If you’ve got 2-4 hours…
Your time is limited so it’s safest to stick to the airport. Luckily, Hong Kong International Airport is one of the best in world. There’s plenty of dining, entertainment and shopping for temporarily stranded travelers to indulge in.
Dining options include Chinese and Western restaurants, as well as coffee shops, bars and food courts in both terminals. Not hungry? You can take advantage of Hong Kong’s VAT-free shopping, either at the airport or by cabbing to a nearby mall. CityGate Outlets is probably your best bet, where you can find brands like Dunhill, Armani Exchange, Swatch, Timberland and more.
Beyond eating and shopping, there’s entertainment to be found by heading to Terminal 2’s Level 6. There, you can play a few rounds of simulation golf or watch a movie on the largest IMAX screen in Hong Kong. You should also take a look at the free in-house aviation museum, which features a cockpit simulator and the SkyDeck, an open-air rooftop where you can watch planes leaving and landing at the airport.
If you’ve got 5-8 hours…
A day trip to the Big Buddha in Lantau Island is definitely worthwhile. The most scenic way to get there is via the Ngong Ping 360 cable car, a 25 minute journey showcasing gorgeous views of Lantau Island and the South China Sea. The cable car leaves for Ngong Ping Village from Tung Chung, which is 10 minutes away from the airport via the S1 bus or by taxi.
Once you get to Ngong Ping Village, take a stroll through the delightful souvenir shops and tea houses. Don’t stay for too long, though — the best is still yet to come.
Prominent signs will point you toward the Big Buddha and the Po Lin Monastery. At 112 feet tall, Big Buddha is one of the largest buddha statues in the world. The mountain path leading up to it is 268 steps long, so make sure you stay hydrated, especially if it’s a hot day!
Po Lin Monastery, which stands right opposite the buddha, is a palatial complex with beautiful courtyards and lavish interiors. It’s frequented by both worshippers and tourists alike.
If you’ve got 9+ hours…
The city is your oyster! The first thing you should do is go downtown via the Airport Express. You can get to Hong Kong Station in 25 minutes. From here on out, you’ve got some choices. Here are a few ideas on how to spend your time:
Visit the Peak
The Peak is Hong Kong’s most iconic tourist destination. The most fun way to get there is undoubtedly via the Peak Tram, a 120-year-old funicular railway (the first in Asia, in fact) that rises to 1,300 ft above sea level. It gets pretty steep up there, so hang on tight!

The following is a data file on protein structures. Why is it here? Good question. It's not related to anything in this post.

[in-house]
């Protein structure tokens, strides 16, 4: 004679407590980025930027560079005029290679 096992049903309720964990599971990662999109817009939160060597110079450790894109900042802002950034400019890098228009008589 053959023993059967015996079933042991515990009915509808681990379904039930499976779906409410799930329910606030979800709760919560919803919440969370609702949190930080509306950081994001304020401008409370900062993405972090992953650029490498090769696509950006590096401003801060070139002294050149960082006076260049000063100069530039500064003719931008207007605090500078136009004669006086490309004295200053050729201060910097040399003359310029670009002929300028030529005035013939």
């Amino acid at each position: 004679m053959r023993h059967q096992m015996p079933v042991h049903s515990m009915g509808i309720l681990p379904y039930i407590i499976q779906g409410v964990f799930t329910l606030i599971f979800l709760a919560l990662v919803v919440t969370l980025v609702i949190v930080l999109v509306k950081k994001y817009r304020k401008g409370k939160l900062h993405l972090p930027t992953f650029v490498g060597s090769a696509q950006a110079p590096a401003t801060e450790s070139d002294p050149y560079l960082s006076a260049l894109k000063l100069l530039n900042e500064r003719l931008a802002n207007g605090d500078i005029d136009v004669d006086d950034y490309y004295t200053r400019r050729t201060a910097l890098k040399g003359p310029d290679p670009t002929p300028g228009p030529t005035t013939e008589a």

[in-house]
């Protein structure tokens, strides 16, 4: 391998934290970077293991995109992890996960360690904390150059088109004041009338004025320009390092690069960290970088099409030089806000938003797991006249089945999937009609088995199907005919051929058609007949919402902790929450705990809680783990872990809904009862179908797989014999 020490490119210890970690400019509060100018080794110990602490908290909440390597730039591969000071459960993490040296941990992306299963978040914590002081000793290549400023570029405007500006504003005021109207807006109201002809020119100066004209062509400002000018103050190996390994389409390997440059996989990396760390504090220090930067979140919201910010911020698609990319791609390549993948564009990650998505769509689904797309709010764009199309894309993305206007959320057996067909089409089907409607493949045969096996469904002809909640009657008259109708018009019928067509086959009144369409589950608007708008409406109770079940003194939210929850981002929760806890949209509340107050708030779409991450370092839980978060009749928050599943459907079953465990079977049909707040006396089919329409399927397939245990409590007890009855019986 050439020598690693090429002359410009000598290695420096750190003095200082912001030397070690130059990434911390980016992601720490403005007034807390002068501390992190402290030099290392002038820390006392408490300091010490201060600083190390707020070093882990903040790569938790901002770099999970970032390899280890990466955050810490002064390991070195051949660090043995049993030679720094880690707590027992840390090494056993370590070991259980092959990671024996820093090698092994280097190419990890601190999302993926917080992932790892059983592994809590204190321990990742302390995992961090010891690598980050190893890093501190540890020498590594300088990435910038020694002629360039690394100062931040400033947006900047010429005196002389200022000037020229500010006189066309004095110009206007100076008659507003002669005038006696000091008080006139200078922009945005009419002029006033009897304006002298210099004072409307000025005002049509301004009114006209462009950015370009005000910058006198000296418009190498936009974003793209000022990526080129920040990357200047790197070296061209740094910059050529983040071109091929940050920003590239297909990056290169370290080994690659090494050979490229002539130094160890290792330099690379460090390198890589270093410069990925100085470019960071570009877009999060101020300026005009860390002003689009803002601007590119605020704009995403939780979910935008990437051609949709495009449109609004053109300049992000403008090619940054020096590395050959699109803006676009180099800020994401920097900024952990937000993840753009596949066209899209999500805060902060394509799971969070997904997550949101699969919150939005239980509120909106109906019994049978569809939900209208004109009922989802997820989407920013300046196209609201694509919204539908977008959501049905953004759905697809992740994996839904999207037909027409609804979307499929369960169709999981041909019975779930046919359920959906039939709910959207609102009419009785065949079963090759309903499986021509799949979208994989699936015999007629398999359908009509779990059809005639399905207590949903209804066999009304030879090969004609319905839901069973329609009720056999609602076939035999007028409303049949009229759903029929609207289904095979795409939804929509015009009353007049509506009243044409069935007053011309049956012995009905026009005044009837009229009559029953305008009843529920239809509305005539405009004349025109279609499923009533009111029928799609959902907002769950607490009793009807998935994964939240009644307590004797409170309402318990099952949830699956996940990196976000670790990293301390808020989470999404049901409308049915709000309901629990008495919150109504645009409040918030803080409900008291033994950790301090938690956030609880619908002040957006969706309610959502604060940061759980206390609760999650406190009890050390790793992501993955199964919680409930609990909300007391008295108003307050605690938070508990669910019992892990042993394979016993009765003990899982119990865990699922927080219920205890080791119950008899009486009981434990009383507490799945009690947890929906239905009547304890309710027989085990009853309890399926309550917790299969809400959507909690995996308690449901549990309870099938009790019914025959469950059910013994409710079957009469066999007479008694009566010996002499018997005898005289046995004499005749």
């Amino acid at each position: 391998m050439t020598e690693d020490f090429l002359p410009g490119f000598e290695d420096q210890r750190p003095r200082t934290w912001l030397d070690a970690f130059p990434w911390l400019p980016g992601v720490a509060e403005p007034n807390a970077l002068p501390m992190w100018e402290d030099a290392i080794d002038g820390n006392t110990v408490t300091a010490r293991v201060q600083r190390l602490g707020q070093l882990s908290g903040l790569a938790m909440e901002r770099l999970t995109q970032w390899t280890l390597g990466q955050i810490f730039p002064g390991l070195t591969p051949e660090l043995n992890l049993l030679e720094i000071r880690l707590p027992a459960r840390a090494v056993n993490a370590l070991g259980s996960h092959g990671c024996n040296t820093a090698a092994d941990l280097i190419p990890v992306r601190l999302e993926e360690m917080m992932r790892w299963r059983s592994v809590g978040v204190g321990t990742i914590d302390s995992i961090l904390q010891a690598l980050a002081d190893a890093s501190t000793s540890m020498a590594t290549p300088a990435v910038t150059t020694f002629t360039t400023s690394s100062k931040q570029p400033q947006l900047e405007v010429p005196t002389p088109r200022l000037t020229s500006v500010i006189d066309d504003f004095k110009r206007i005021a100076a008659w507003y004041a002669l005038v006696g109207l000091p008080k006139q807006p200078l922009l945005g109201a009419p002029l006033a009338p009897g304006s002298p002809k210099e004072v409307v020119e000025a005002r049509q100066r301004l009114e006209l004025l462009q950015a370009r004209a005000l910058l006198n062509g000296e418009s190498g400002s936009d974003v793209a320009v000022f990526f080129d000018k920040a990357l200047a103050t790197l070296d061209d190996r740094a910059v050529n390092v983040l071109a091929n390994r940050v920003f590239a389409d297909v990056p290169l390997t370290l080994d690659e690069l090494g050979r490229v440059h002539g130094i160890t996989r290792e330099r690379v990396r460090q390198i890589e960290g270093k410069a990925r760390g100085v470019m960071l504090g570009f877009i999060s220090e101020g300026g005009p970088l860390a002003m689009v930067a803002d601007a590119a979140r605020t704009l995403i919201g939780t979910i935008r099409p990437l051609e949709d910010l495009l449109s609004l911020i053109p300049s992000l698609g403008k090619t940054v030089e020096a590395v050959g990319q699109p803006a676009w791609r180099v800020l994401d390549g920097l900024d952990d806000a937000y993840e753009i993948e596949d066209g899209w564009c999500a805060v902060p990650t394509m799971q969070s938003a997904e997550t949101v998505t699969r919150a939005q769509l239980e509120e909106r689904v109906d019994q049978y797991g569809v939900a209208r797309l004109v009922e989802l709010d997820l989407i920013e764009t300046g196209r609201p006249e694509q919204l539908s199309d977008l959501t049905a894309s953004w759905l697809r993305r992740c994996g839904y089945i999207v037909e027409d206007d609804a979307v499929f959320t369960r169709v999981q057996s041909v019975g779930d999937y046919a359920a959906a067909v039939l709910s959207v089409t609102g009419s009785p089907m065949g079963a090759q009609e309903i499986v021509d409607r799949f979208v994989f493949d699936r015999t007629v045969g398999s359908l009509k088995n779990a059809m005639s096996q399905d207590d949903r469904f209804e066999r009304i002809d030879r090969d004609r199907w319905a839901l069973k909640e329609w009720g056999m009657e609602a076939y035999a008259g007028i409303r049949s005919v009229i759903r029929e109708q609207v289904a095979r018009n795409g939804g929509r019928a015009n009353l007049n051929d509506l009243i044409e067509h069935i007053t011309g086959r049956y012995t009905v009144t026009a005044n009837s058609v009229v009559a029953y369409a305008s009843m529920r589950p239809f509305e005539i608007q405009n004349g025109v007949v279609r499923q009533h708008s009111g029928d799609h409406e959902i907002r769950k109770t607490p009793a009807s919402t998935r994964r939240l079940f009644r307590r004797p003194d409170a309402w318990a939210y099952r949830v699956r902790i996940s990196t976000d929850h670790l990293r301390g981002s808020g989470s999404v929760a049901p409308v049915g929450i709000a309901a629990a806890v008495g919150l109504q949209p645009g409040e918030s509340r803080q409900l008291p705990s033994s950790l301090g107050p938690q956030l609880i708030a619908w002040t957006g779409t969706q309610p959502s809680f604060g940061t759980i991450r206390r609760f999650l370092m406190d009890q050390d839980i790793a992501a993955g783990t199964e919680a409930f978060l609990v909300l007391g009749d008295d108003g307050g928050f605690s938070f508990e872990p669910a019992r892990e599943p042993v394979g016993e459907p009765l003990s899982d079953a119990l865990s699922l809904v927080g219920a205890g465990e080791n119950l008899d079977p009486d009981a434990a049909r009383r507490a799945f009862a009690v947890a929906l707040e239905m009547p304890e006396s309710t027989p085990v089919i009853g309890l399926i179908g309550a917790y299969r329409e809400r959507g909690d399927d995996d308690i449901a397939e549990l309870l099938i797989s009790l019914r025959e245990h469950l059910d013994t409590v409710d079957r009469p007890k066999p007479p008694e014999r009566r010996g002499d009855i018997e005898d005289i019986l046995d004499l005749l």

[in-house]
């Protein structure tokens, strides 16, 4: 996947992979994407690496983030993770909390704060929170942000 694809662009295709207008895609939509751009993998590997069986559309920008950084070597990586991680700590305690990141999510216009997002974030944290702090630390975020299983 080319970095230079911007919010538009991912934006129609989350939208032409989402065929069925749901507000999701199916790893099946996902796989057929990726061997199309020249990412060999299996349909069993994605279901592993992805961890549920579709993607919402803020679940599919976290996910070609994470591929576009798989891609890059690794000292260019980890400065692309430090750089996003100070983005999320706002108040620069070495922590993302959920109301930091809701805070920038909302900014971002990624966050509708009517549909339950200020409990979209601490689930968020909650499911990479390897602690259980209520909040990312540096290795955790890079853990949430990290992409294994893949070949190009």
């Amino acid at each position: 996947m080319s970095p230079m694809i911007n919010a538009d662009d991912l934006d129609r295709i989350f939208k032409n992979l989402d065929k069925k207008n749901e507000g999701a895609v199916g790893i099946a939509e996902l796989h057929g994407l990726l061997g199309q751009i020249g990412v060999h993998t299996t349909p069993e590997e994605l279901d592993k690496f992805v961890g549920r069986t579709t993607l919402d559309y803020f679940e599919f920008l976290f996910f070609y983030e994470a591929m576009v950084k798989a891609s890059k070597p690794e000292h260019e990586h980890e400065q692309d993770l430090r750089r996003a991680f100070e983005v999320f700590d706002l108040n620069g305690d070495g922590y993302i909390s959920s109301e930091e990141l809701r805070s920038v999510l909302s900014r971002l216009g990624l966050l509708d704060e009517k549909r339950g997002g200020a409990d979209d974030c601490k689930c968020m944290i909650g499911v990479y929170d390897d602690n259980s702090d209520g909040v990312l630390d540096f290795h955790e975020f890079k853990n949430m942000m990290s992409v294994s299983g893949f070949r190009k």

Once you arrive at the Peak Tower, you can enjoy the array of restaurants, shops and entertainment venues. Take a whirl through Madame Tussaud’s Hong Kong — the museum contains over a hundred wax figurines, including the likenesses of Jackie Chan and Barack Obama. And be sure not to miss the Sky Terrace, where you’ll see breathtaking views of the city from its highest vantage point. At 428 meters above sea level, it’s the highest viewing platform in the city and the 360-degree view is unparalleled.
Cross the Victoria Harbor via the Star Ferry
Another vestige of Old Hong Kong, the Star Ferry Company has been operating in Victoria Harbor since 1888. Leave from Central Pier (a couple minutes’ walk from Hong Kong Station) for Tsim Sha Tsui in Kowloon. During the ride, you can enjoy the skyline from both sides of the harbor as well as a delicious sea breeze.
Once you’re on the Kowloon side, take a stroll down Tsim Sha Tsui Promenade along the waterfront. The walk will take you past landmarks such as the Hong Kong Cultural Center, the Hong Kong Space Museum and the colonial-era Clock Tower.
If you’re in the mood for some food or drink, Hong Kong’s oldest hotel, the Peninsula, is within short walking distance. There’s a cozy jazz-era lounge on the first floor. Alternatively, Felix on the 28th floor offers a show-stopping dining/bar experience and harbor view.
Eat Dim Sum And Go Shopping
There’s no better place than Hong Kong to taste the cream of Cantonese cuisine. Dim sum is usually available in restaurants between late morning and the late afternoon. As for where to go, you’re spoiled for choices: Lung King Heen in Central is the first Chinese restaurant have ever been awarded three Michelin stars, and boasts a great view of the harbor. There’s also the relatively new and trendy Mott 32, which isn’t afraid to take modern twists on old classics. Last but not least, you can opt to mix with the locals by visiting Tim Ho Wan, the cheapest Michelin-starred restaurant in the world.
After your meal, walk it all off by browsing the busy streets and markets of Central. The streets in this district are some of the city’s oldest. Pottinger Street (just off Wellington Street) is a popular film location, famous for its unevenly paved cobblestone steps. It’s known as Hong Kong’s costume market, selling wigs, masks and costumes for all occasions. The top of Pottinger Street meets Hollywood Road, known for its antique shops. There, you can browse Chinese-style furniture, ceramics, scroll paintings and more. From there, walk west and you’ll find yourself in Lan Kwai Fong, Hong Kong’s busiest bar and nightlife district. Feel free to grab a drink or a meal and congratulate yourself on a day well spent.